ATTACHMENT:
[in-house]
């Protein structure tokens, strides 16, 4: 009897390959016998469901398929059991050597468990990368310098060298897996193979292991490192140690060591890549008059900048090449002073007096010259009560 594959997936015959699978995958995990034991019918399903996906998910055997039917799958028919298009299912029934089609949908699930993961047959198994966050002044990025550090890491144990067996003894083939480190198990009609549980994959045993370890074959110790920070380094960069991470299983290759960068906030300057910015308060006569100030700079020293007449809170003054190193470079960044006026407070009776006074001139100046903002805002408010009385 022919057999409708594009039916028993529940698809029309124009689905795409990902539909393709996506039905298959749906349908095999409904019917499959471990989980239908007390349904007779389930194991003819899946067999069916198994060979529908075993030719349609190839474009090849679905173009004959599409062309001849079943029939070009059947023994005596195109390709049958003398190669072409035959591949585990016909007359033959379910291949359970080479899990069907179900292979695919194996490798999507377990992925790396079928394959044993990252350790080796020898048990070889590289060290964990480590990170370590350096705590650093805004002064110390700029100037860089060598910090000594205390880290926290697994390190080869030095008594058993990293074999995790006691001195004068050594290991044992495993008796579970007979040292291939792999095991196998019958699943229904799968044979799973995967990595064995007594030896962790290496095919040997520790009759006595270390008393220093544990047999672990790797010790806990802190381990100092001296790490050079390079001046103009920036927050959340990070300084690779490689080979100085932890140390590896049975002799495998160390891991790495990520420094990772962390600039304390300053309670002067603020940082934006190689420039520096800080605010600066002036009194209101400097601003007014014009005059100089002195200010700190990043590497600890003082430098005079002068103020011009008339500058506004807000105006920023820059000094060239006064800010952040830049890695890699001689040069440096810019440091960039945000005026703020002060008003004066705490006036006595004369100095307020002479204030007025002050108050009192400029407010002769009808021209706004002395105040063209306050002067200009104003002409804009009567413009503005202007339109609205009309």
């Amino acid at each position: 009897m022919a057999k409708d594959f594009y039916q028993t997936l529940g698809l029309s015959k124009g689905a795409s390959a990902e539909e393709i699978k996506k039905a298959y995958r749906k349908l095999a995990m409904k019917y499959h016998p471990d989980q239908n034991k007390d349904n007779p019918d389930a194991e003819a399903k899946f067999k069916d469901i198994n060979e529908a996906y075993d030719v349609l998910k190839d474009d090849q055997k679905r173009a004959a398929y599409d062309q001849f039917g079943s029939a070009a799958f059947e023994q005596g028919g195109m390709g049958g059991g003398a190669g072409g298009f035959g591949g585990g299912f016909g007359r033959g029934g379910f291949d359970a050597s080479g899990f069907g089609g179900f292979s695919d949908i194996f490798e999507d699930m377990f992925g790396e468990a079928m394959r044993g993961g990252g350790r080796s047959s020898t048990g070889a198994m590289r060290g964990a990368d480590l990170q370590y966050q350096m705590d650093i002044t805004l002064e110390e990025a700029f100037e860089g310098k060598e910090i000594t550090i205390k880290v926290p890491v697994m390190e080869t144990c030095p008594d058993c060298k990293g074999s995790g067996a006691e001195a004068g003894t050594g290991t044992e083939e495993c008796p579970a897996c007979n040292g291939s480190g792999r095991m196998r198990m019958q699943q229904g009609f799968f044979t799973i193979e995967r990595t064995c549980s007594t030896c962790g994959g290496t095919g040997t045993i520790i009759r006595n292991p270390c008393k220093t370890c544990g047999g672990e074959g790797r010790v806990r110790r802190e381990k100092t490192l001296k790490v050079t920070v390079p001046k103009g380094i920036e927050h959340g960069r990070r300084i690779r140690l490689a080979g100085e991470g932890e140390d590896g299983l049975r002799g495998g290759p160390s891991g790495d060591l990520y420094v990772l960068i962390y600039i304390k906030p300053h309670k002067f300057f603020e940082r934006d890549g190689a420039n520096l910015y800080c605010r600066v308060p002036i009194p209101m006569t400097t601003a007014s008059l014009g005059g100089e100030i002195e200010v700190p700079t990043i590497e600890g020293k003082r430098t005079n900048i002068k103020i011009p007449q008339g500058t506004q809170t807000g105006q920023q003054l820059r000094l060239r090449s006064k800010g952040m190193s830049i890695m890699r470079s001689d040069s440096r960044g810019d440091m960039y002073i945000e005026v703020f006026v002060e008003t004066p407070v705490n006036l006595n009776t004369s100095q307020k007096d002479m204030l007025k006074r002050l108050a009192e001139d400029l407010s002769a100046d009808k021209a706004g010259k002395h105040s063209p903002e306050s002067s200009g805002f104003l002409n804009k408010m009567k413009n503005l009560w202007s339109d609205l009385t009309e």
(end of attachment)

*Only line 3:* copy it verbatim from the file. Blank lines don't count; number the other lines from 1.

């Amino acid at each position: 009897m022919a057999k409708d594959f594009y039916q028993t997936l529940g698809l029309s015959k124009g689905a795409s390959a990902e539909e393709i699978k996506k039905a298959y995958r749906k349908l095999a995990m409904k019917y499959h016998p471990d989980q239908n034991k007390d349904n007779p019918d389930a194991e003819a399903k899946f067999k069916d469901i198994n060979e529908a996906y075993d030719v349609l998910k190839d474009d090849q055997k679905r173009a004959a398929y599409d062309q001849f039917g079943s029939a070009a799958f059947e023994q005596g028919g195109m390709g049958g059991g003398a190669g072409g298009f035959g591949g585990g299912f016909g007359r033959g029934g379910f291949d359970a050597s080479g899990f069907g089609g179900f292979s695919d949908i194996f490798e999507d699930m377990f992925g790396e468990a079928m394959r044993g993961g990252g350790r080796s047959s020898t048990g070889a198994m590289r060290g964990a990368d480590l990170q370590y966050q350096m705590d650093i002044t805004l002064e110390e990025a700029f100037e860089g310098k060598e910090i000594t550090i205390k880290v926290p890491v697994m390190e080869t144990c030095p008594d058993c060298k990293g074999s995790g067996a006691e001195a004068g003894t050594g290991t044992e083939e495993c008796p579970a897996c007979n040292g291939s480190g792999r095991m196998r198990m019958q699943q229904g009609f799968f044979t799973i193979e995967r990595t064995c549980s007594t030896c962790g994959g290496t095919g040997t045993i520790i009759r006595n292991p270390c008393k220093t370890c544990g047999g672990e074959g790797r010790v806990r110790r802190e381990k100092t490192l001296k790490v050079t920070v390079p001046k103009g380094i920036e927050h959340g960069r990070r300084i690779r140690l490689a080979g100085e991470g932890e140390d590896g299983l049975r002799g495998g290759p160390s891991g790495d060591l990520y420094v990772l960068i962390y600039i304390k906030p300053h309670k002067f300057f603020e940082r934006d890549g190689a420039n520096l910015y800080c605010r600066v308060p002036i009194p209101m006569t400097t601003a007014s008059l014009g005059g100089e100030i002195e200010v700190p700079t990043i590497e600890g020293k003082r430098t005079n900048i002068k103020i011009p007449q008339g500058t506004q809170t807000g105006q920023q003054l820059r000094l060239r090449s006064k800010g952040m190193s830049i890695m890699r470079s001689d040069s440096r960044g810019d440091m960039y002073i945000e005026v703020f006026v002060e008003t004066p407070v705490n006036l006595n009776t004369s100095q307020k007096d002479m204030l007025k006074r002050l108050a009192e001139d400029l407010s002769a100046d009808k021209a706004g010259k002395h105040s063209p903002e306050s002067s200009g805002f104003l002409n804009k408010m009567k413009n503005l009560w202007s339109d609205l009385t009309e």